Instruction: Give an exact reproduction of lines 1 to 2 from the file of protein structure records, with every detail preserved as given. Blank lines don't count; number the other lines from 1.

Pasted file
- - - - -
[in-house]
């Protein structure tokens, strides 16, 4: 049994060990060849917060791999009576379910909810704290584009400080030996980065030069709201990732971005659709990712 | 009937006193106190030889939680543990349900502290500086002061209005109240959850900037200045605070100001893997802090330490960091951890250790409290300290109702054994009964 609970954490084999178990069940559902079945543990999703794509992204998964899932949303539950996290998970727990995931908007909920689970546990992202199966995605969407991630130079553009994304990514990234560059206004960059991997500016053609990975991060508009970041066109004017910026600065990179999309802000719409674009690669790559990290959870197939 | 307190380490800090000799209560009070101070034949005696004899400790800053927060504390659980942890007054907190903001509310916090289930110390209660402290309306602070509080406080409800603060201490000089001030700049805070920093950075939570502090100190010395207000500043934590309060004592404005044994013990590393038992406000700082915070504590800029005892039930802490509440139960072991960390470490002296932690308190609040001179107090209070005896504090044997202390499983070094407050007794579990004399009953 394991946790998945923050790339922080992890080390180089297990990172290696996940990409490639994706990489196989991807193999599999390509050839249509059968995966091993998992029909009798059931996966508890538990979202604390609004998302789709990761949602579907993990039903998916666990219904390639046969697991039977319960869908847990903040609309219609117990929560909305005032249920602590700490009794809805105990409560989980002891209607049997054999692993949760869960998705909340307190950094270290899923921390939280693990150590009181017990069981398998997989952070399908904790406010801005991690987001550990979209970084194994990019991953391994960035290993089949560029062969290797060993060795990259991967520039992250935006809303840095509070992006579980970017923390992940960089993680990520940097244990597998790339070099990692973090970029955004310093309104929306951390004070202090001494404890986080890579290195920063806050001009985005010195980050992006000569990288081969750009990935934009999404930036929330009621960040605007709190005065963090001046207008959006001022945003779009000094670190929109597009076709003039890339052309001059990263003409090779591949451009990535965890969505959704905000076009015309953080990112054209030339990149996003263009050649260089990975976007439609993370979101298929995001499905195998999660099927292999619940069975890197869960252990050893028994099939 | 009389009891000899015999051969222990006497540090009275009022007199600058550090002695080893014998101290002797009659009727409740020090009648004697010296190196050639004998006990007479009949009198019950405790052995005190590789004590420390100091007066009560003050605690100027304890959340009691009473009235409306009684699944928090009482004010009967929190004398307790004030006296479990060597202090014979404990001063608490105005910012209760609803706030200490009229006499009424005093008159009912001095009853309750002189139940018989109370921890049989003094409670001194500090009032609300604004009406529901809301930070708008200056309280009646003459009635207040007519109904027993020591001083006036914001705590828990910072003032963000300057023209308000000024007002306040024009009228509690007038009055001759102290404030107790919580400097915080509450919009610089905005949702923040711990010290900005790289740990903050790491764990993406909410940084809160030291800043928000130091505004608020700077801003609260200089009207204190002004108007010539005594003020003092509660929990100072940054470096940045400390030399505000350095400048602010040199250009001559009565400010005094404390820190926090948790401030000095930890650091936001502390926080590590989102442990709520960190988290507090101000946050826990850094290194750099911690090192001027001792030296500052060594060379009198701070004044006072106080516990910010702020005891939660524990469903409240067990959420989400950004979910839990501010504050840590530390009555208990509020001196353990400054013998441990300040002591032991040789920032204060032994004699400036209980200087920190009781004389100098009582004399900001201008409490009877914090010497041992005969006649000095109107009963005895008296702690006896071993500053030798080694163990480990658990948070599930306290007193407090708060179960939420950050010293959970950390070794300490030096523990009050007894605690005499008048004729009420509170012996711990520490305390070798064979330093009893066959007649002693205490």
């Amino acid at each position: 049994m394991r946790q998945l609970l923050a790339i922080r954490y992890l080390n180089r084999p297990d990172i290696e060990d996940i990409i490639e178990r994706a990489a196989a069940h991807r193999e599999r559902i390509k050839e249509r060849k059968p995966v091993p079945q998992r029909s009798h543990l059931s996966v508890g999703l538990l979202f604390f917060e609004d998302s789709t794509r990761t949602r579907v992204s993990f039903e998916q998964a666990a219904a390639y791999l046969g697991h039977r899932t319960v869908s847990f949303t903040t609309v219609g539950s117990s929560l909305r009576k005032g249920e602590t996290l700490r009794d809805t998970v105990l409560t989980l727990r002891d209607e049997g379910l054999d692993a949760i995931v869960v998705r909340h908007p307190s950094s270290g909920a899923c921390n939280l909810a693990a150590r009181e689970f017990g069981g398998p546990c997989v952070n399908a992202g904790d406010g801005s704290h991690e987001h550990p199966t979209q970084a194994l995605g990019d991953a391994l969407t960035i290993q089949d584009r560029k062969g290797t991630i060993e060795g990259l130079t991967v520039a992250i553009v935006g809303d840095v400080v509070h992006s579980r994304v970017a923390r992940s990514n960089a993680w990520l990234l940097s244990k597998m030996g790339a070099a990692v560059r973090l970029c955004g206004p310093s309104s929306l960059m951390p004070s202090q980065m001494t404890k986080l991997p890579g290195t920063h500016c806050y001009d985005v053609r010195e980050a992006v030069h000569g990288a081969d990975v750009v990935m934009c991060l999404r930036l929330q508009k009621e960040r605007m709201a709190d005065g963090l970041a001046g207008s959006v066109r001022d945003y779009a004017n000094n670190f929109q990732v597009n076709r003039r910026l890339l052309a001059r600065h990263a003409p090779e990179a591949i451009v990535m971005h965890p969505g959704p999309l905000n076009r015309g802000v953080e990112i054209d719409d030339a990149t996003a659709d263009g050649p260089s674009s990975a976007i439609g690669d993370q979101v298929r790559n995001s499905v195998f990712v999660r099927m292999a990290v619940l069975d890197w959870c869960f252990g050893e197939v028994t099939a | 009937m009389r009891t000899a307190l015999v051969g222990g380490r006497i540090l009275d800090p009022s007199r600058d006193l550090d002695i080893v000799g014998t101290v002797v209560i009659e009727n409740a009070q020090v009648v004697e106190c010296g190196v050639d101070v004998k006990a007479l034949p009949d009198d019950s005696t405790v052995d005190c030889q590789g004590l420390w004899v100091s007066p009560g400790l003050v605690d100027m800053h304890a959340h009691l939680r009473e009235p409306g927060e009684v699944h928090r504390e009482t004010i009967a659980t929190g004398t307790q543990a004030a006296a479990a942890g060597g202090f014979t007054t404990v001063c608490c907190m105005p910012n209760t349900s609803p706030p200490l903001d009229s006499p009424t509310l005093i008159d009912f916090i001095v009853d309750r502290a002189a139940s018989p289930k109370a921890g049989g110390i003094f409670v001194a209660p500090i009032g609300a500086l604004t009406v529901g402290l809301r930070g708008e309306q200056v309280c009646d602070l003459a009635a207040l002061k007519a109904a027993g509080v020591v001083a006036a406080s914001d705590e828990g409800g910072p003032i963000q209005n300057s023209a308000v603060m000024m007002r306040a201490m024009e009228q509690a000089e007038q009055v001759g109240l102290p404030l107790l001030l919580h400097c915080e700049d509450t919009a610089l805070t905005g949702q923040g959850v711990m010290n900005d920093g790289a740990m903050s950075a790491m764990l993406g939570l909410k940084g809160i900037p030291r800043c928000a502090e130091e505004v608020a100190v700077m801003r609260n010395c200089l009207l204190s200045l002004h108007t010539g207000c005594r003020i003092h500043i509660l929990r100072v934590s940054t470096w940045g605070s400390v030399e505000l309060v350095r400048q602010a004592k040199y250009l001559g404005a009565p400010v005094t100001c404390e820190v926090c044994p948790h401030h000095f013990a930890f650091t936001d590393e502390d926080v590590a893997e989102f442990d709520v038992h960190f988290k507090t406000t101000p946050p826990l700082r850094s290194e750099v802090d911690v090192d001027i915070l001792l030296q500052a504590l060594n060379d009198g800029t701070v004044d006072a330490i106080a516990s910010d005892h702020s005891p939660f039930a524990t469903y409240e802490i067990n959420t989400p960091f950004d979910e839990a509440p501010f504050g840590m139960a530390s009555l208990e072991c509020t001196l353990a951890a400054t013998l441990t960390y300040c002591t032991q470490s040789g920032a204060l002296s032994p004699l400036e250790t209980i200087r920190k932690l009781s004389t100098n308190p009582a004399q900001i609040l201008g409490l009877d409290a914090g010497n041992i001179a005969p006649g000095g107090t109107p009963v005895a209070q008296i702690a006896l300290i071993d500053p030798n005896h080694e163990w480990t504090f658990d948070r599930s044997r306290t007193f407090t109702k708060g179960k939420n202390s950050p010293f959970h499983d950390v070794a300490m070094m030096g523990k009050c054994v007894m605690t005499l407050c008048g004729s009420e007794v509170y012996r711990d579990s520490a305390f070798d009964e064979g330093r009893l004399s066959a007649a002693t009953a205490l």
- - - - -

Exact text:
[in-house]
């Protein structure tokens, strides 16, 4: 049994060990060849917060791999009576379910909810704290584009400080030996980065030069709201990732971005659709990712 | 009937006193106190030889939680543990349900502290500086002061209005109240959850900037200045605070100001893997802090330490960091951890250790409290300290109702054994009964 609970954490084999178990069940559902079945543990999703794509992204998964899932949303539950996290998970727990995931908007909920689970546990992202199966995605969407991630130079553009994304990514990234560059206004960059991997500016053609990975991060508009970041066109004017910026600065990179999309802000719409674009690669790559990290959870197939 | 307190380490800090000799209560009070101070034949005696004899400790800053927060504390659980942890007054907190903001509310916090289930110390209660402290309306602070509080406080409800603060201490000089001030700049805070920093950075939570502090100190010395207000500043934590309060004592404005044994013990590393038992406000700082915070504590800029005892039930802490509440139960072991960390470490002296932690308190609040001179107090209070005896504090044997202390499983070094407050007794579990004399009953 394991946790998945923050790339922080992890080390180089297990990172290696996940990409490639994706990489196989991807193999599999390509050839249509059968995966091993998992029909009798059931996966508890538990979202604390609004998302789709990761949602579907993990039903998916666990219904390639046969697991039977319960869908847990903040609309219609117990929560909305005032249920602590700490009794809805105990409560989980002891209607049997054999692993949760869960998705909340307190950094270290899923921390939280693990150590009181017990069981398998997989952070399908904790406010801005991690987001550990979209970084194994990019991953391994960035290993089949560029062969290797060993060795990259991967520039992250935006809303840095509070992006579980970017923390992940960089993680990520940097244990597998790339070099990692973090970029955004310093309104929306951390004070202090001494404890986080890579290195920063806050001009985005010195980050992006000569990288081969750009990935934009999404930036929330009621960040605007709190005065963090001046207008959006001022945003779009000094670190929109597009076709003039890339052309001059990263003409090779591949451009990535965890969505959704905000076009015309953080990112054209030339990149996003263009050649260089990975976007439609993370979101298929995001499905195998999660099927292999619940069975890197869960252990050893028994099939 | 009389009891000899015999051969222990006497540090009275009022007199600058550090002695080893014998101290002797009659009727409740020090009648004697010296190196050639004998006990007479009949009198019950405790052995005190590789004590420390100091007066009560003050605690100027304890959340009691009473009235409306009684699944928090009482004010009967929190004398307790004030006296479990060597202090014979404990001063608490105005910012209760609803706030200490009229006499009424005093008159009912001095009853309750002189139940018989109370921890049989003094409670001194500090009032609300604004009406529901809301930070708008200056309280009646003459009635207040007519109904027993020591001083006036914001705590828990910072003032963000300057023209308000000024007002306040024009009228509690007038009055001759102290404030107790919580400097915080509450919009610089905005949702923040711990010290900005790289740990903050790491764990993406909410940084809160030291800043928000130091505004608020700077801003609260200089009207204190002004108007010539005594003020003092509660929990100072940054470096940045400390030399505000350095400048602010040199250009001559009565400010005094404390820190926090948790401030000095930890650091936001502390926080590590989102442990709520960190988290507090101000946050826990850094290194750099911690090192001027001792030296500052060594060379009198701070004044006072106080516990910010702020005891939660524990469903409240067990959420989400950004979910839990501010504050840590530390009555208990509020001196353990400054013998441990300040002591032991040789920032204060032994004699400036209980200087920190009781004389100098009582004399900001201008409490009877914090010497041992005969006649000095109107009963005895008296702690006896071993500053030798080694163990480990658990948070599930306290007193407090708060179960939420950050010293959970950390070794300490030096523990009050007894605690005499008048004729009420509170012996711990520490305390070798064979330093009893066959007649002693205490």